These aren’t noticeably sexy plays, but they are helpful ones for a team that went through a lull on the defensive end of the floor. Rivers’ ability to keep a ball-handler in front of him is his most polished defensive attribute, though, and it’s one that has allowed the Clippers and head coach Doc Rivers to play a three-guard lineup, even against bigger lineups that feature a traditional small forward. By keeping bigger, stronger players at bay, Rivers gives the team another weapon in which to stifle opponents.

After Zach Randolph gives the ball up to Chandler Parsons on the left wing, he runs up to set a dummy screen then slips it. Rivers cheats up, and he almost looks as if he’s about to ICE the screen but instead he jumps over the top of it and stays in front of Parsons entirely. He beats the ball-handler to the spot, and Parsons has no way of getting by him whatsoever. Even as Parsons takes long strides towards the rim and gets downhill, Rivers is with him step for step. When Parsons tries to slow and go into a bit of a runner attempt, Rivers meets him at the summit and gets a piece of the ball thus making Parsons have to adjust and throw up a wild shot that misses by a mile.

This season, when defending against players in isolation settings, Rivers has given up just 0.70 points per possession in 27 instances. For reference, Kawhi Leonard has given up 1.18 points per possession in 17 possessions this season and Jimmy Butler has given up 0.84 points per possession in 32 possessions. Rivers won’t get the defensive acclaim that those two do, and he doesn’t deserve it yet, but he’s been a positive on that end of the floor for the team. After all, over the last two seasons, opponents have shot just 20-for-55 (36%) in isolation situations against Rivers.

ISOLATION DEFENSE
SEASON Points Per Possession EFG% Allowed Percentile
2016-17 0.70 38.9% 80.7
2015-16 0.89 43.2% 38.4
PICK-AND-ROLL BALL-HANDLER DEFENSE
SEASON Points Per Possession EFG% Allowed Percentile
2016-17 0.94 46.6% 25.5
2015-16 0.72 38.3% 75.5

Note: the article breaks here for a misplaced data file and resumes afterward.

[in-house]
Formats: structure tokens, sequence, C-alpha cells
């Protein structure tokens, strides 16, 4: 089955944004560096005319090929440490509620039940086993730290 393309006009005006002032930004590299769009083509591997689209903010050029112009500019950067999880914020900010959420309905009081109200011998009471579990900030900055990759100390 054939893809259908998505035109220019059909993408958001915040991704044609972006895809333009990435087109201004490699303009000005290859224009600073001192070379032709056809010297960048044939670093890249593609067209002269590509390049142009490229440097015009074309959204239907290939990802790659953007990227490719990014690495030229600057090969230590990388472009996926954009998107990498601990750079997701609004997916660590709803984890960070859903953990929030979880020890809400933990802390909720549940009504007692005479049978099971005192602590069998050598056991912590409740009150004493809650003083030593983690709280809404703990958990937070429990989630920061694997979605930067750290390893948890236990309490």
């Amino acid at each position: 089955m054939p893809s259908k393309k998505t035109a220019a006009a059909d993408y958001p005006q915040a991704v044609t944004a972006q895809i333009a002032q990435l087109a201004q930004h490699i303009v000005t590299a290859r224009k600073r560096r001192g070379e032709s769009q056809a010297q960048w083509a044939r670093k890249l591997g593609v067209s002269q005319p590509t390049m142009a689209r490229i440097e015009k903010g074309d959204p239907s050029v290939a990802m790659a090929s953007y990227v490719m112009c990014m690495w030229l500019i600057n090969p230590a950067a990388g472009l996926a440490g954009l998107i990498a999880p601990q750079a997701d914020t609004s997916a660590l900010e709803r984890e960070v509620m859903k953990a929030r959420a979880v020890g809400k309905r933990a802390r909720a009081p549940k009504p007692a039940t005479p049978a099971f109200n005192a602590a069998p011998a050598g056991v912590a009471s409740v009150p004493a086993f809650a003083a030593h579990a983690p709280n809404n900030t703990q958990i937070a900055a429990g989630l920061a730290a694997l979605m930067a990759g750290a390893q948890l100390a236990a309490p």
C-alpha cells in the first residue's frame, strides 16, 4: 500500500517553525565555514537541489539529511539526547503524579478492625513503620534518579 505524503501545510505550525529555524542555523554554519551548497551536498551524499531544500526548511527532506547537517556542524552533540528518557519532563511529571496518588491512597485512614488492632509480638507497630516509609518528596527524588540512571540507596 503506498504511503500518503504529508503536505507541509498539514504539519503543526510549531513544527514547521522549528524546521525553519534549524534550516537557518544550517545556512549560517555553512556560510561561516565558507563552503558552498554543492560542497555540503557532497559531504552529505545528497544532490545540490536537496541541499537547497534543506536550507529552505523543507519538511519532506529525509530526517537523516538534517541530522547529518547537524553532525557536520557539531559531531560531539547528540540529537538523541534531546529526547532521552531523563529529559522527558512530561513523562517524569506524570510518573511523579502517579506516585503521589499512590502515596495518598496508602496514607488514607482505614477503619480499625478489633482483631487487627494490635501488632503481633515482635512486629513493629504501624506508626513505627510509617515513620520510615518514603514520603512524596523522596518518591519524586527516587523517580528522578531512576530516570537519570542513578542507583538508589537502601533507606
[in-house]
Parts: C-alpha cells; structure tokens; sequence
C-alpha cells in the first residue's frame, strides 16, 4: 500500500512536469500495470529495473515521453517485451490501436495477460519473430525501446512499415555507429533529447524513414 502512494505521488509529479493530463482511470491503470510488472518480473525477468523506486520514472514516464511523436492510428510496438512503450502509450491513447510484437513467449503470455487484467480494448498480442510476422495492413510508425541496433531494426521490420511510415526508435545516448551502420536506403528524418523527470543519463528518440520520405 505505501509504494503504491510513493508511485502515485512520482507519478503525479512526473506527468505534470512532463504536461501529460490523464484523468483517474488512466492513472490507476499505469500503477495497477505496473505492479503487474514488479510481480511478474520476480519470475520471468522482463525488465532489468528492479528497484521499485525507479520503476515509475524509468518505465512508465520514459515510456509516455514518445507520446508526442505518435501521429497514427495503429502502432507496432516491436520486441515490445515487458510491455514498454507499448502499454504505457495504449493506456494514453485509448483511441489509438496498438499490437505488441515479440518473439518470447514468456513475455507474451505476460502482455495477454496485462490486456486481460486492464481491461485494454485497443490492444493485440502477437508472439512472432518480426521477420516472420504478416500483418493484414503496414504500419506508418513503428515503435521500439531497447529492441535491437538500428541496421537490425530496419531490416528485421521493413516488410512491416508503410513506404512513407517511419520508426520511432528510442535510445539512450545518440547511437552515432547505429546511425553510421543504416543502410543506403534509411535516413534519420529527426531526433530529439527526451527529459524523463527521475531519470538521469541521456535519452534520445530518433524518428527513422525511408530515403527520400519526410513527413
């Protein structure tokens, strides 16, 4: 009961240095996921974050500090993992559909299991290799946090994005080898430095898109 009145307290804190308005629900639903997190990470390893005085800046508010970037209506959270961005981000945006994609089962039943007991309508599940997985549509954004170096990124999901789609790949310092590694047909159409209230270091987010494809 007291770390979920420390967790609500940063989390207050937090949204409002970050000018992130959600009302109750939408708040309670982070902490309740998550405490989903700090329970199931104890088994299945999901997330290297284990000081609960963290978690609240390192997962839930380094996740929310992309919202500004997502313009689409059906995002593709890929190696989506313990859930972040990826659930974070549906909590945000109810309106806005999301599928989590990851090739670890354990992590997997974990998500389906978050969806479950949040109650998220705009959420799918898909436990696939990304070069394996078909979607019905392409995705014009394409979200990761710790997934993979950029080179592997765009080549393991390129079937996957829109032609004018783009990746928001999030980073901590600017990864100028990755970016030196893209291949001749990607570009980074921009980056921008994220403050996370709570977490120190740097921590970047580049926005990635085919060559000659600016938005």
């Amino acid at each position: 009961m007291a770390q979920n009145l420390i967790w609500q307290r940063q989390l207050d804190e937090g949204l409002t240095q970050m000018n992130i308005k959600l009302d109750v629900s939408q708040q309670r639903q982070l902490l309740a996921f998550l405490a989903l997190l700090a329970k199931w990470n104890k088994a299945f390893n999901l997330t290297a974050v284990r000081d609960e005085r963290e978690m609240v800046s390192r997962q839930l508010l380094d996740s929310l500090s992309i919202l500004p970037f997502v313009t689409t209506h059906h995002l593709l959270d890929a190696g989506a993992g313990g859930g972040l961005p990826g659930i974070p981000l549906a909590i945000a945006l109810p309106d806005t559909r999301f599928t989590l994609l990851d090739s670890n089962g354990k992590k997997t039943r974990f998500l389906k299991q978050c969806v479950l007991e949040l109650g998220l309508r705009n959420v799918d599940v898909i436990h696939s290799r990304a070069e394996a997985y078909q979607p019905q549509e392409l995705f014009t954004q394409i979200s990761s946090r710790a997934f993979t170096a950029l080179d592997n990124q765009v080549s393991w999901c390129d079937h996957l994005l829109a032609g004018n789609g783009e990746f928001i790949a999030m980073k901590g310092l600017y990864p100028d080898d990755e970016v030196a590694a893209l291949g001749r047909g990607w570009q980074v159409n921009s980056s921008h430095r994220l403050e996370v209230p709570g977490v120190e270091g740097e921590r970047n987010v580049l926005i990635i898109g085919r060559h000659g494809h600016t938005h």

POST-UP DEFENSE
SEASON Points Per Possession EFG% Allowed Percentile
2016-17 0.41 26.3% 98.6
2015-16 0.74 33.3% 77.8
SPOT-UP DEFENSE
SEASON Points Per Possession EFG% Allowed Percentile
2016-17 1.03 50.0% 42.9
2015-16 0.99 50.0% 44.3
HAND OFF DEFENSE
SEASON Points Per Possession EFG% Allowed Percentile
2016-17 0.84 42.4% 61.0
2015-16 1.00 51.9% 24.5
OFF SCREEN DEFENSE
SEASON Points Per Possession EFG% Allowed Percentile
2016-17 0.81 40.7% 70.6
2015-16 1.17 62.2% 15.2

As the numbers above show, the only areas where Austin Rivers seems to have gotten worse since last season are in spot-up defense, in points per possession and a smidge in percentile but not in Effective Field Goal Percentage allowed, and pick-and-roll ball-handler defense, which has been his biggest hiccup this season. He hasn’t gotten around the screens that well. But, of the two areas where he’s gotten worse – so to speak – one is not by much and the other is an area where he could pick it up again. Yet, he’s improved by a lot in every other facet.

The intensity on defense is the biggest thing. When asked about it after the Clippers’ win on Saturday afternoon against the Los Angeles Lakers, Rivers let people know. “I think a big part of [our current success] is the change in our defensive focus,” he opined. Even head coach Doc Rivers praised his son for his defense during that game, saying, “[Austin Rivers’] on-ball [defense] was as good as it gets.”

While some may think the overall praise from Doc for Austin should be taken with a grain of salt, opposing coaches have given the younger Rivers credit for improving as a player. After the Clippers went into Orlando in mid-December and won, Magic head coach Frank Vogel remarked, “[Austin’s] really improved as a basketball player, in particular with his 3-point shooting.” After the Clippers beat the Kings earlier this month, another head coach gave his thoughts. “[Austin’s] got a nice rhythm to him where sometimes he catches and goes and he keeps you off balance because he really is a driver who has really improved himself as a shooter I think,” Sacramento head man Dave Joerger said.

Opposing head coaches have taken notice of the improvements that Rivers has made, and his biggest development from last season to this season rests completely on offense. On that end of the floor, Rivers has become somewhat of a key contributor for the team and delivered some crucial shots. A lot of those crucial shots, and a lot of the upgrades he’s made offensively, have come from long range.

Last season, Rivers shot a career-best 43.8 percent from the field. He also shot 33.5 percent from three-point land. However, he made 40.3 percent of his three-point attempts after Christmas last season, so the upside from deep was there. This season, though, he’s managed to turn it into something worthwhile and sustained – at least as of right now. Prior to Saturday afternoon’s 1-for-5 mark from deep, Rivers was at 40.1 percent on three-point attempts this season. Even after that game he’s still at 39.4 percent, so it goes to show you just how improved he’s become. In fact, the numbers bear this out.